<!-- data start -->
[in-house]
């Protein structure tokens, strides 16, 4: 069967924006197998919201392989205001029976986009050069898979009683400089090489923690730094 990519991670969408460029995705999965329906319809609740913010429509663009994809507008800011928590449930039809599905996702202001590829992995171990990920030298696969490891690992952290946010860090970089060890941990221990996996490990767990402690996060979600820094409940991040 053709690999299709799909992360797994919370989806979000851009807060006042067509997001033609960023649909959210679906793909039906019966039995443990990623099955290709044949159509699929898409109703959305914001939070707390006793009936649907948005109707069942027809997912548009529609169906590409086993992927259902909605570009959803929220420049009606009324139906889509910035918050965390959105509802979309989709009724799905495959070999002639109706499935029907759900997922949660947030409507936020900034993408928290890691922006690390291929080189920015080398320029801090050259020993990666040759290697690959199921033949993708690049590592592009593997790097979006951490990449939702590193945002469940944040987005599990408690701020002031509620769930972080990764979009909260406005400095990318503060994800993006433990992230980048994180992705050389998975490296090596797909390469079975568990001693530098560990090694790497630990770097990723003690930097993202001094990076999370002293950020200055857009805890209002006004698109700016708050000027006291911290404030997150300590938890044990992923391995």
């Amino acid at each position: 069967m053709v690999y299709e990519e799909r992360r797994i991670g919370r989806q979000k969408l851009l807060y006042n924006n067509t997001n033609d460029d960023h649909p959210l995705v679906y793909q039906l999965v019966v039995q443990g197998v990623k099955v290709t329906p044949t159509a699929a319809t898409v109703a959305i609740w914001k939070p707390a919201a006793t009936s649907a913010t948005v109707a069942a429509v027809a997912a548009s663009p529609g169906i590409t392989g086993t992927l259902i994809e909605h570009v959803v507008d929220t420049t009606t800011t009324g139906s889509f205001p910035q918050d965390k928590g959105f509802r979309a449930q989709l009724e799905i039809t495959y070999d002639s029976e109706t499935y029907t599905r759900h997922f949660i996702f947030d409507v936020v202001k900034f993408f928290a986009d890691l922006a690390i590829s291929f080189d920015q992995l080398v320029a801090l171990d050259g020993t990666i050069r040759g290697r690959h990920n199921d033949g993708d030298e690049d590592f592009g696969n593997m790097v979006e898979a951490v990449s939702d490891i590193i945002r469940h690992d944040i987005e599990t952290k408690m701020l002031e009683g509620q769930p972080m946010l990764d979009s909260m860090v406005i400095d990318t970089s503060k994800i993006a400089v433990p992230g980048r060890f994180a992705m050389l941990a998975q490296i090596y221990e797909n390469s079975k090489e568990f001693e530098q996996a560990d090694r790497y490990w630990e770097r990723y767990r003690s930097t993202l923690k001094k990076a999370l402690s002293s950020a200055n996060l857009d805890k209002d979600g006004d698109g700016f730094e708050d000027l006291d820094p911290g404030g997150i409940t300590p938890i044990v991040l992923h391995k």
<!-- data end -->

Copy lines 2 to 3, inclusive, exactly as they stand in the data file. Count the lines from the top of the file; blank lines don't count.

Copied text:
């Protein structure tokens, strides 16, 4: 069967924006197998919201392989205001029976986009050069898979009683400089090489923690730094 990519991670969408460029995705999965329906319809609740913010429509663009994809507008800011928590449930039809599905996702202001590829992995171990990920030298696969490891690992952290946010860090970089060890941990221990996996490990767990402690996060979600820094409940991040 053709690999299709799909992360797994919370989806979000851009807060006042067509997001033609960023649909959210679906793909039906019966039995443990990623099955290709044949159509699929898409109703959305914001939070707390006793009936649907948005109707069942027809997912548009529609169906590409086993992927259902909605570009959803929220420049009606009324139906889509910035918050965390959105509802979309989709009724799905495959070999002639109706499935029907759900997922949660947030409507936020900034993408928290890691922006690390291929080189920015080398320029801090050259020993990666040759290697690959199921033949993708690049590592592009593997790097979006951490990449939702590193945002469940944040987005599990408690701020002031509620769930972080990764979009909260406005400095990318503060994800993006433990992230980048994180992705050389998975490296090596797909390469079975568990001693530098560990090694790497630990770097990723003690930097993202001094990076999370002293950020200055857009805890209002006004698109700016708050000027006291911290404030997150300590938890044990992923391995």
């Amino acid at each position: 069967m053709v690999y299709e990519e799909r992360r797994i991670g919370r989806q979000k969408l851009l807060y006042n924006n067509t997001n033609d460029d960023h649909p959210l995705v679906y793909q039906l999965v019966v039995q443990g197998v990623k099955v290709t329906p044949t159509a699929a319809t898409v109703a959305i609740w914001k939070p707390a919201a006793t009936s649907a913010t948005v109707a069942a429509v027809a997912a548009s663009p529609g169906i590409t392989g086993t992927l259902i994809e909605h570009v959803v507008d929220t420049t009606t800011t009324g139906s889509f205001p910035q918050d965390k928590g959105f509802r979309a449930q989709l009724e799905i039809t495959y070999d002639s029976e109706t499935y029907t599905r759900h997922f949660i996702f947030d409507v936020v202001k900034f993408f928290a986009d890691l922006a690390i590829s291929f080189d920015q992995l080398v320029a801090l171990d050259g020993t990666i050069r040759g290697r690959h990920n199921d033949g993708d030298e690049d590592f592009g696969n593997m790097v979006e898979a951490v990449s939702d490891i590193i945002r469940h690992d944040i987005e599990t952290k408690m701020l002031e009683g509620q769930p972080m946010l990764d979009s909260m860090v406005i400095d990318t970089s503060k994800i993006a400089v433990p992230g980048r060890f994180a992705m050389l941990a998975q490296i090596y221990e797909n390469s079975k090489e568990f001693e530098q996996a560990d090694r790497y490990w630990e770097r990723y767990r003690s930097t993202l923690k001094k990076a999370l402690s002293s950020a200055n996060l857009d805890k209002d979600g006004d698109g700016f730094e708050d000027l006291d820094p911290g404030g997150i409940t300590p938890i044990v991040l992923h391995k």